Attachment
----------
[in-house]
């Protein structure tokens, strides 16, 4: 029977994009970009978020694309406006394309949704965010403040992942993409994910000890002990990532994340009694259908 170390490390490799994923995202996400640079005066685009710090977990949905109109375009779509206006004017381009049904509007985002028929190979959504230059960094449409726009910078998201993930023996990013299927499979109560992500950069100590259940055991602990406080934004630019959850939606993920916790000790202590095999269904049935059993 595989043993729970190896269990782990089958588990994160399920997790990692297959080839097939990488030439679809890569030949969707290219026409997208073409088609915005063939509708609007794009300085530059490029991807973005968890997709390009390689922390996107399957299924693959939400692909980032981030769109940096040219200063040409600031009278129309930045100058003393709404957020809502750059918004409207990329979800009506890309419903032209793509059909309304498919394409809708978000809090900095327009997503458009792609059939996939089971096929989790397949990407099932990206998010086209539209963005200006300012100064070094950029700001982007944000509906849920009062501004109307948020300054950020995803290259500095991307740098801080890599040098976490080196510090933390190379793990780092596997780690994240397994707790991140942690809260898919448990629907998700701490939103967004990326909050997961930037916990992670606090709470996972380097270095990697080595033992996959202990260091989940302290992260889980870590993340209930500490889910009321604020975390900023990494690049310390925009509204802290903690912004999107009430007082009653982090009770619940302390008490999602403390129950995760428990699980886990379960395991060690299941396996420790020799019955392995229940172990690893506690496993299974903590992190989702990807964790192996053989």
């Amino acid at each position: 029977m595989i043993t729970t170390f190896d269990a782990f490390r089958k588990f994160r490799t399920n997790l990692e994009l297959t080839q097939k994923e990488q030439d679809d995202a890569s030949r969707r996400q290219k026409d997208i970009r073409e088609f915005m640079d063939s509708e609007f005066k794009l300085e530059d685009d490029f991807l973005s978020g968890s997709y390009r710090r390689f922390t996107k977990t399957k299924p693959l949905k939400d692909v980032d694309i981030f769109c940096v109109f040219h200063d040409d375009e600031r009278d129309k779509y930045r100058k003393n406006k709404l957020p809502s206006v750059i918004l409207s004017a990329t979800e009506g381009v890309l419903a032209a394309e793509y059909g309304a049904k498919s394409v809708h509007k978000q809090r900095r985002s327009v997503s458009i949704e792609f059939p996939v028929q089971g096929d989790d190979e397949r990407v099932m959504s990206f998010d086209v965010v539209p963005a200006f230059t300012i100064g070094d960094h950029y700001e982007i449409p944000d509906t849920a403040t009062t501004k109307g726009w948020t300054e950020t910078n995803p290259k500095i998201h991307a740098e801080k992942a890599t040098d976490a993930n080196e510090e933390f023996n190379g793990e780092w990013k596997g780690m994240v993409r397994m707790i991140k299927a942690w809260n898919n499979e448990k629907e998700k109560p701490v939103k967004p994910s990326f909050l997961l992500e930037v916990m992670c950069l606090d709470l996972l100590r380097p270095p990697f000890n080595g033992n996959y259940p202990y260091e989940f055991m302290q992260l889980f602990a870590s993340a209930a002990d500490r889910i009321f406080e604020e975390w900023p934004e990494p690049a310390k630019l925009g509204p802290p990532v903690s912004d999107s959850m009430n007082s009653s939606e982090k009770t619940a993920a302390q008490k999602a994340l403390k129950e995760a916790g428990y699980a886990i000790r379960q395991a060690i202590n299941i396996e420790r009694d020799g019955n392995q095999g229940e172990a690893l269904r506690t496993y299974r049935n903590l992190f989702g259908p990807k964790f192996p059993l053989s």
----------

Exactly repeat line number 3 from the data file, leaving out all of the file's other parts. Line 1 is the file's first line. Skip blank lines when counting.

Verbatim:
């Amino acid at each position: 029977m595989i043993t729970t170390f190896d269990a782990f490390r089958k588990f994160r490799t399920n997790l990692e994009l297959t080839q097939k994923e990488q030439d679809d995202a890569s030949r969707r996400q290219k026409d997208i970009r073409e088609f915005m640079d063939s509708e609007f005066k794009l300085e530059d685009d490029f991807l973005s978020g968890s997709y390009r710090r390689f922390t996107k977990t399957k299924p693959l949905k939400d692909v980032d694309i981030f769109c940096v109109f040219h200063d040409d375009e600031r009278d129309k779509y930045r100058k003393n406006k709404l957020p809502s206006v750059i918004l409207s004017a990329t979800e009506g381009v890309l419903a032209a394309e793509y059909g309304a049904k498919s394409v809708h509007k978000q809090r900095r985002s327009v997503s458009i949704e792609f059939p996939v028929q089971g096929d989790d190979e397949r990407v099932m959504s990206f998010d086209v965010v539209p963005a200006f230059t300012i100064g070094d960094h950029y700001e982007i449409p944000d509906t849920a403040t009062t501004k109307g726009w948020t300054e950020t910078n995803p290259k500095i998201h991307a740098e801080k992942a890599t040098d976490a993930n080196e510090e933390f023996n190379g793990e780092w990013k596997g780690m994240v993409r397994m707790i991140k299927a942690w809260n898919n499979e448990k629907e998700k109560p701490v939103k967004p994910s990326f909050l997961l992500e930037v916990m992670c950069l606090d709470l996972l100590r380097p270095p990697f000890n080595g033992n996959y259940p202990y260091e989940f055991m302290q992260l889980f602990a870590s993340a209930a002990d500490r889910i009321f406080e604020e975390w900023p934004e990494p690049a310390k630019l925009g509204p802290p990532v903690s912004d999107s959850m009430n007082s009653s939606e982090k009770t619940a993920a302390q008490k999602a994340l403390k129950e995760a916790g428990y699980a886990i000790r379960q395991a060690i202590n299941i396996e420790r009694d020799g019955n392995q095999g229940e172990a690893l269904r506690t496993y299974r049935n903590l992190f989702g259908p990807k964790f192996p059993l053989s």